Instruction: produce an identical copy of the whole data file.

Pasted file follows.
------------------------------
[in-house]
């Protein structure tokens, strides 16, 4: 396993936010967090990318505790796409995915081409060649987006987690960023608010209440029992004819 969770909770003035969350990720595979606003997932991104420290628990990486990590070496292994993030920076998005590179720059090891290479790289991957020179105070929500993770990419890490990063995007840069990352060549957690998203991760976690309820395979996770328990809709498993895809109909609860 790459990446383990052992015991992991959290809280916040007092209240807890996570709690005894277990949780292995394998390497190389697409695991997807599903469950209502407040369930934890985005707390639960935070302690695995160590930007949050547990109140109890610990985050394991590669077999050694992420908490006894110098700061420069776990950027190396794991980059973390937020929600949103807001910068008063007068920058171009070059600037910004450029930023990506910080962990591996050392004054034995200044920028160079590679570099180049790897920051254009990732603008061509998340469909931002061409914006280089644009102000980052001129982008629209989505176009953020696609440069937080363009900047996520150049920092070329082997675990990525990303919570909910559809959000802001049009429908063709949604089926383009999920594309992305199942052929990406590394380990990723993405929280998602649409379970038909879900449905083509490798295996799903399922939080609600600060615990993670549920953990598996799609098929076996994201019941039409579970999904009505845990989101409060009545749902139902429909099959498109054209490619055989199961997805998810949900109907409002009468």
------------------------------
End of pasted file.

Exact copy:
[in-house]
């Protein structure tokens, strides 16, 4: 396993936010967090990318505790796409995915081409060649987006987690960023608010209440029992004819 969770909770003035969350990720595979606003997932991104420290628990990486990590070496292994993030920076998005590179720059090891290479790289991957020179105070929500993770990419890490990063995007840069990352060549957690998203991760976690309820395979996770328990809709498993895809109909609860 790459990446383990052992015991992991959290809280916040007092209240807890996570709690005894277990949780292995394998390497190389697409695991997807599903469950209502407040369930934890985005707390639960935070302690695995160590930007949050547990109140109890610990985050394991590669077999050694992420908490006894110098700061420069776990950027190396794991980059973390937020929600949103807001910068008063007068920058171009070059600037910004450029930023990506910080962990591996050392004054034995200044920028160079590679570099180049790897920051254009990732603008061509998340469909931002061409914006280089644009102000980052001129982008629209989505176009953020696609440069937080363009900047996520150049920092070329082997675990990525990303919570909910559809959000802001049009429908063709949604089926383009999920594309992305199942052929990406590394380990990723993405929280998602649409379970038909879900449905083509490798295996799903399922939080609600600060615990993670549920953990598996799609098929076996994201019941039409579970999904009505845990989101409060009545749902139902429909099959498109054209490619055989199961997805998810949900109907409002009468």